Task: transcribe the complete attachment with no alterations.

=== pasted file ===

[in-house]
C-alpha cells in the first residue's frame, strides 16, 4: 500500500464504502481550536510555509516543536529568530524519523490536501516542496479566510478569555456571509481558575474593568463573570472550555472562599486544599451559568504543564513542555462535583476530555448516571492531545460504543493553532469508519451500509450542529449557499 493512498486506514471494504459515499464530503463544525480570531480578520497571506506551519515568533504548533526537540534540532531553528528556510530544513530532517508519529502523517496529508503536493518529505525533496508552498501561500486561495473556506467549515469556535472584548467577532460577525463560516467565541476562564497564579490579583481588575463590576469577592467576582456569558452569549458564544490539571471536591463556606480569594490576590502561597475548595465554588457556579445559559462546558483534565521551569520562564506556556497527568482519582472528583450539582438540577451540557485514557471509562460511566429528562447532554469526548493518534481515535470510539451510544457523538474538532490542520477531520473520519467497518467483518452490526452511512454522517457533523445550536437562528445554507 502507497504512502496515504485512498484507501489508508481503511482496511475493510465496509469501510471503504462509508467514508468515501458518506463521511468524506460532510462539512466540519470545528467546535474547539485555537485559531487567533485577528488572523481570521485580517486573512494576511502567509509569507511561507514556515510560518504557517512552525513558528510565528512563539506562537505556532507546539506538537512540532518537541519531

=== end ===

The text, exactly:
[in-house]
C-alpha cells in the first residue's frame, strides 16, 4: 500500500464504502481550536510555509516543536529568530524519523490536501516542496479566510478569555456571509481558575474593568463573570472550555472562599486544599451559568504543564513542555462535583476530555448516571492531545460504543493553532469508519451500509450542529449557499 493512498486506514471494504459515499464530503463544525480570531480578520497571506506551519515568533504548533526537540534540532531553528528556510530544513530532517508519529502523517496529508503536493518529505525533496508552498501561500486561495473556506467549515469556535472584548467577532460577525463560516467565541476562564497564579490579583481588575463590576469577592467576582456569558452569549458564544490539571471536591463556606480569594490576590502561597475548595465554588457556579445559559462546558483534565521551569520562564506556556497527568482519582472528583450539582438540577451540557485514557471509562460511566429528562447532554469526548493518534481515535470510539451510544457523538474538532490542520477531520473520519467497518467483518452490526452511512454522517457533523445550536437562528445554507 502507497504512502496515504485512498484507501489508508481503511482496511475493510465496509469501510471503504462509508467514508468515501458518506463521511468524506460532510462539512466540519470545528467546535474547539485555537485559531487567533485577528488572523481570521485580517486573512494576511502567509509569507511561507514556515510560518504557517512552525513558528510565528512563539506562537505556532507546539506538537512540532518537541519531